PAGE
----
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What to know about California's approval of recommendations for historic reparations

A California reparations task force has voted to approve recommendations on one of the most significant reparations campaigns for African Americans in modern U.S. history. However, some critics have questioned whether the proposed reparations are sufficient to address systemic issues in the Black community.

The task force was established through a bill authored by then-Assemblymember Shirley Weber, currently California's first African American Secretary of State, according to task force chair Kamilah Moore. The bill was signed into law in September 2020 by Gov. Gavin Newsom.

The task force's next and final meeting will be on June 29 when the report will be released to the California legislator. Its supporters hope the report will be the foundation of a state bill, which could go to the legislature for a vote by the end of 2023 or early 2024.

Task force recommendations

The task force’s report follows the United Nations’ guidelines to remedy victims of international human rights violations, Moore told ABC News.

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"The task force hasn't necessarily endorsed any particular dollar amounts," Moore said. "We just endorsed a methodology that the economists and public policy experts we hired used to calculate the total losses in the areas of health harms, the devaluation of black businesses, housing segregation, mass incarceration, and over policing and unjust property takings."

PHOTO: Kamilah Moore speaks onstage during the 2022 Revolt Summit, Sept. 25, 2022, in Atlanta. (Paras Griffin/Getty Images)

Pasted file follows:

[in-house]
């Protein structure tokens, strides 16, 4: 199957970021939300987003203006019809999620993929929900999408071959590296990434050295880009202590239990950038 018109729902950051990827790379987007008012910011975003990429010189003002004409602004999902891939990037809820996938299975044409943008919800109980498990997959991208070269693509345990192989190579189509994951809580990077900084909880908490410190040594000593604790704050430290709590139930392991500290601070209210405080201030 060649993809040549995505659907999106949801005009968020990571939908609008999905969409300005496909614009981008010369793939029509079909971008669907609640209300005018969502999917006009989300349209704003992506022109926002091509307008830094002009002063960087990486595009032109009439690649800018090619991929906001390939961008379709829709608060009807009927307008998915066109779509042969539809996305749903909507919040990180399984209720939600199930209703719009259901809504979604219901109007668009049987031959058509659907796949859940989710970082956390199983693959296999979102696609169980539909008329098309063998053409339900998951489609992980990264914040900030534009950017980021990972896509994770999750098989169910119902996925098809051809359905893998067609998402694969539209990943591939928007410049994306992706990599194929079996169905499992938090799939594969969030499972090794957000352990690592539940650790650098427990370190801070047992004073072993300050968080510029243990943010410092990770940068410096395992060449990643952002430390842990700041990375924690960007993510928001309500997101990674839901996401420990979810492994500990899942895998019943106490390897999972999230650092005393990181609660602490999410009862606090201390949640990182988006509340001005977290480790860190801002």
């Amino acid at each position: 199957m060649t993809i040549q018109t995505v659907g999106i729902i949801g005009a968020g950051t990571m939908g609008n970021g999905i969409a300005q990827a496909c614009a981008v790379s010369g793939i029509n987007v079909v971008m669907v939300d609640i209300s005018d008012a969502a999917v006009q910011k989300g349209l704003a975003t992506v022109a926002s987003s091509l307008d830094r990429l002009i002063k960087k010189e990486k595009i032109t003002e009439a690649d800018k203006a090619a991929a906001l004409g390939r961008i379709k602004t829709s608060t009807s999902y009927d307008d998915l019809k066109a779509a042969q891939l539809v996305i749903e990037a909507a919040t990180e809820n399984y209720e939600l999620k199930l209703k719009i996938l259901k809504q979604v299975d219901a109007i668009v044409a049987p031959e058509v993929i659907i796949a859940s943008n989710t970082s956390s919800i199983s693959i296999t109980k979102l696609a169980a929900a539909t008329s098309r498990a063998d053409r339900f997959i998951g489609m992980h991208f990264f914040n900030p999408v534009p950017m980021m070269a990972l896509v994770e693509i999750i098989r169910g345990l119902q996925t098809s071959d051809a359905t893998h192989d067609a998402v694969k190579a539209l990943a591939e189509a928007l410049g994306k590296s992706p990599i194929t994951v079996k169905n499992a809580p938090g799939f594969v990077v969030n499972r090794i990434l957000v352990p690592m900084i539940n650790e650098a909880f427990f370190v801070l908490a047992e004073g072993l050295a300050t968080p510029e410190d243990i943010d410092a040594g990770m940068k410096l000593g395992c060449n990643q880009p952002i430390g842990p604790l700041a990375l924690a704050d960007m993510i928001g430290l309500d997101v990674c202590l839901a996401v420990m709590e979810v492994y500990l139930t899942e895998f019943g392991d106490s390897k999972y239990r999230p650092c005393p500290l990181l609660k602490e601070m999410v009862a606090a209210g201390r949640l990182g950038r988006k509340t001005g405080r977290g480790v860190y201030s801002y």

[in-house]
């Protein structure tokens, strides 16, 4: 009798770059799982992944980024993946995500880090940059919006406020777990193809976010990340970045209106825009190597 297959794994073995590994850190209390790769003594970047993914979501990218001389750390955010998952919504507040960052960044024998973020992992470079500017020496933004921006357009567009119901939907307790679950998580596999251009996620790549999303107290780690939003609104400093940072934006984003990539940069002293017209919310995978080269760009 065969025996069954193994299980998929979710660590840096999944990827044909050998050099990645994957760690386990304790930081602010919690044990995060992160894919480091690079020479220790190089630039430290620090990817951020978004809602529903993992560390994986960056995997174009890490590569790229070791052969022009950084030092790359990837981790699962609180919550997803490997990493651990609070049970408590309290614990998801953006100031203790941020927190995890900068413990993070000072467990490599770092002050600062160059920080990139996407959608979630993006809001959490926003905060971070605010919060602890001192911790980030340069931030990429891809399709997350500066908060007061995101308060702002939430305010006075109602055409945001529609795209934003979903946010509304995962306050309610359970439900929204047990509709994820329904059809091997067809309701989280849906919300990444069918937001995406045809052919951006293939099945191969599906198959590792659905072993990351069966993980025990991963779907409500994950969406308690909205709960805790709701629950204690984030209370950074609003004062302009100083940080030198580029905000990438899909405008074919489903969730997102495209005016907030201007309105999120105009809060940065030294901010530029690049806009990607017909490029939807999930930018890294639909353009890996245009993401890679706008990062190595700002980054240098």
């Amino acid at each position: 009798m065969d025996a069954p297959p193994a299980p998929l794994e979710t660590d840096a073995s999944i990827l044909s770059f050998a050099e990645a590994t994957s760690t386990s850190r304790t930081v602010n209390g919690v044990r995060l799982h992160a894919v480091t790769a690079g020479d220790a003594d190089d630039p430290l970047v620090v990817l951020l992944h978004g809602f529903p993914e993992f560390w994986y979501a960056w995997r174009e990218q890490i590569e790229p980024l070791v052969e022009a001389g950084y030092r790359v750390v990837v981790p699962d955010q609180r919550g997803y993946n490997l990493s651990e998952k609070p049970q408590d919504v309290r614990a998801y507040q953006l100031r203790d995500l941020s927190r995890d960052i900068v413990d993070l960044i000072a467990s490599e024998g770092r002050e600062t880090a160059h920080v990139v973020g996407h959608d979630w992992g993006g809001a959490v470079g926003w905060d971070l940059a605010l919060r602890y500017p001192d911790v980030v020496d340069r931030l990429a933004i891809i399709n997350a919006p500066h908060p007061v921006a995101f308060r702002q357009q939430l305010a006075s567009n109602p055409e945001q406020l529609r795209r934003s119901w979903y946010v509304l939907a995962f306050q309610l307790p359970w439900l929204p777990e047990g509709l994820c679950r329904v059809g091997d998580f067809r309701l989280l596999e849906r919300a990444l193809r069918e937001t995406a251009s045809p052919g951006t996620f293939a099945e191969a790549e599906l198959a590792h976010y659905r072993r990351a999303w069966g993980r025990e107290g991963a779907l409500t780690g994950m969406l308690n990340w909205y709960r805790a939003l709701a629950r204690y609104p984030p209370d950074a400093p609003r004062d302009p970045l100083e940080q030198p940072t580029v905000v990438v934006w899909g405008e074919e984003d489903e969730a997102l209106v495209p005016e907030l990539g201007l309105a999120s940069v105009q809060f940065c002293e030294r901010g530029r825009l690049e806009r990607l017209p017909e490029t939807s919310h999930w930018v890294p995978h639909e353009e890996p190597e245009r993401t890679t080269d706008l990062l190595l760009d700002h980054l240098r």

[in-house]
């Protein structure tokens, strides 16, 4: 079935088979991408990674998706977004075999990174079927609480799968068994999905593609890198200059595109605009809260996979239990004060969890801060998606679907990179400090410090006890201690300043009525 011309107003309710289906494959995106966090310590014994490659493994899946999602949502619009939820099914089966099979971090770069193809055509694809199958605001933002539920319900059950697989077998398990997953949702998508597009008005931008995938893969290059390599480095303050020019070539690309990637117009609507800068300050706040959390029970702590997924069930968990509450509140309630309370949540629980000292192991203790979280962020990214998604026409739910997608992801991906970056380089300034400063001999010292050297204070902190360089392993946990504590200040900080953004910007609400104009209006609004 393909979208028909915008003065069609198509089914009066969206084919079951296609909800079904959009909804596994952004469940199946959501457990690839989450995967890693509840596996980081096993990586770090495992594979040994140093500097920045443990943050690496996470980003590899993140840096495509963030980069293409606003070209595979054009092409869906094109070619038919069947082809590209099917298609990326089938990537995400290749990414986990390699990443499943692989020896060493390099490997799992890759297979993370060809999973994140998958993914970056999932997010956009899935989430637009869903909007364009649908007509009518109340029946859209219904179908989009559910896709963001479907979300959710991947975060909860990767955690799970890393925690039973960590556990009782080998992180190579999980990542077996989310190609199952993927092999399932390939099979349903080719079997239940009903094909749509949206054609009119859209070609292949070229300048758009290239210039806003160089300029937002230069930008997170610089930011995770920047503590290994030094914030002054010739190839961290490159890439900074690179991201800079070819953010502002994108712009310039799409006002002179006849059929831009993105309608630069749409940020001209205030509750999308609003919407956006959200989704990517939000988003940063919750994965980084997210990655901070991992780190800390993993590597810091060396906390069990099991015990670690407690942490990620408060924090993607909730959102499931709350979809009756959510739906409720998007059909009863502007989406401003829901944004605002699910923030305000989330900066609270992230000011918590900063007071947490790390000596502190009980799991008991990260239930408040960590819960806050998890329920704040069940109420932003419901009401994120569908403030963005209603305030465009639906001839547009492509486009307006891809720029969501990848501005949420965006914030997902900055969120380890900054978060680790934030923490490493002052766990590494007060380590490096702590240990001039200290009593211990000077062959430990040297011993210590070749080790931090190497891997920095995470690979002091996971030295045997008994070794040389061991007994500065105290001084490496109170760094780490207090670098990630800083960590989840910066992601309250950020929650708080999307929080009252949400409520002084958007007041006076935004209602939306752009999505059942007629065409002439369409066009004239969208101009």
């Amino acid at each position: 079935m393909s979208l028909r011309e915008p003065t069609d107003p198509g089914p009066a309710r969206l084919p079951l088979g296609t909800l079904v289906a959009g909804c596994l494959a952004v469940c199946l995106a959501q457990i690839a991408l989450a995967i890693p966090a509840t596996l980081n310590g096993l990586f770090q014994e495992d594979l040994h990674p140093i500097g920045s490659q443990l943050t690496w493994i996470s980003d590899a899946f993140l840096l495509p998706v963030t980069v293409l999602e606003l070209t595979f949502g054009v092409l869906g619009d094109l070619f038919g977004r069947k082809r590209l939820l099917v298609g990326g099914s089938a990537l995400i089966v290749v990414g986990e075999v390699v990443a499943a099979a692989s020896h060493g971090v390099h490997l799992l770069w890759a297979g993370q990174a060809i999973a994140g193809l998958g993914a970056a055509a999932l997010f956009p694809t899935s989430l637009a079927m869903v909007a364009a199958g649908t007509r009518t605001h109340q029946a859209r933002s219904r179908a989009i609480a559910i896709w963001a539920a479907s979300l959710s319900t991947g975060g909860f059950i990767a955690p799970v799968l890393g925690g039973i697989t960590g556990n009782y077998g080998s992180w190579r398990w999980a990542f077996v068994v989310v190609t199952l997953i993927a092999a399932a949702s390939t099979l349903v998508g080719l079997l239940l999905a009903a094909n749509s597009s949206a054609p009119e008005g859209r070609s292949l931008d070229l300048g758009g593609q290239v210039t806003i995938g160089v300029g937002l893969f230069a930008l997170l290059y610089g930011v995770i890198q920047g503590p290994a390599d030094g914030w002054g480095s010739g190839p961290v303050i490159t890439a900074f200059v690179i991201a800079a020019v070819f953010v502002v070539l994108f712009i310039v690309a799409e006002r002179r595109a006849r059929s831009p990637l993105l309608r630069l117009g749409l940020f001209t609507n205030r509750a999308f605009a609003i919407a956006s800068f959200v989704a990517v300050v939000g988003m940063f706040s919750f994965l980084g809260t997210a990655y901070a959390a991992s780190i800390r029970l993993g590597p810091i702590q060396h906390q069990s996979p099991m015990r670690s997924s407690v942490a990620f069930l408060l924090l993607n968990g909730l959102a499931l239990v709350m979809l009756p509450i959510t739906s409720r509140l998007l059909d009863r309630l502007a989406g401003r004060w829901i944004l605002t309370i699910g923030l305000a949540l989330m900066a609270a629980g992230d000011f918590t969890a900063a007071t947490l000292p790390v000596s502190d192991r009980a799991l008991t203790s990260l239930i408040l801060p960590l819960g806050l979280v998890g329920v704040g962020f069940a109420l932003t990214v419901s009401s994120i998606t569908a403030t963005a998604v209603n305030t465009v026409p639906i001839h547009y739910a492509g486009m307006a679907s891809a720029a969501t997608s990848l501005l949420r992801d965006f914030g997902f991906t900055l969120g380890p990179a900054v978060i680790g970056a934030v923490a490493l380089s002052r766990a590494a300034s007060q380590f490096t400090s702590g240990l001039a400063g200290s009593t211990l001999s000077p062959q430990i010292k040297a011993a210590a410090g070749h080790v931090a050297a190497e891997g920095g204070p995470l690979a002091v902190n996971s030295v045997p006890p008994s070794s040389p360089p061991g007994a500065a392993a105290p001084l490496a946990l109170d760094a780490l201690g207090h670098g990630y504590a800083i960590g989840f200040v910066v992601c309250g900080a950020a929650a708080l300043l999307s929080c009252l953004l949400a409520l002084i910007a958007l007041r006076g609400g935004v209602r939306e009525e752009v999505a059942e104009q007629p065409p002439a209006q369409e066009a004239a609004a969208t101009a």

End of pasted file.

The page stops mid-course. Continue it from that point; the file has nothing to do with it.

PHOTO: Kamilah Moore speaks onstage during the 2022 Revolt Summit, Sept. 25, 2022, in Atlanta. (Paras Griffin/Getty Images)

According to Moore, the task force proposed for eligible Californians to receive atonement under international law’s five forms of reparations: compensation, restitution, rehabilitation, satisfaction and guarantees of non-repetition.

Moore cited reparations for Japanese Americans who endured internment camps during World War II and remedies for Holocaust survivors in Germany as examples used in the task force's proposal to state legislators.

She said all African Americans in California who can trace back an enslaved or freed ancestor in the United States dating back to the late 19th century would be eligible.

Moore said $1.2 million is the most economists determined a resident could get if they were at the life expectancy mark of 71 years of age, or older, and endured more acute forms of racism for longer periods of time. She said some media outlets have reported misleading news, including claims that the task force is pushing for every Black Californian to receive $1.2 million.

MORE: Reparations task force listening tour lays foundation for next steps

'Deflects attention away'

According to the Pew Research Center, 77% of African Americans support reparations for the descendants of enslaved people.

But at least one prominent critic says reparations do little to address persistent issues faced by the community, such as poverty and gun violence.

Bob Woodson, a Black civil rights activist and founder of the Woodson Center, which aims to reduce crime and violence, said he believes that reparations would serve as a distraction from other issues.

"It really deflects attention away from the critical problems," Woodson said. "That is the moral and spiritual freefall that is consuming, not just Black Americans - that the highest death rate for our young people is homicide."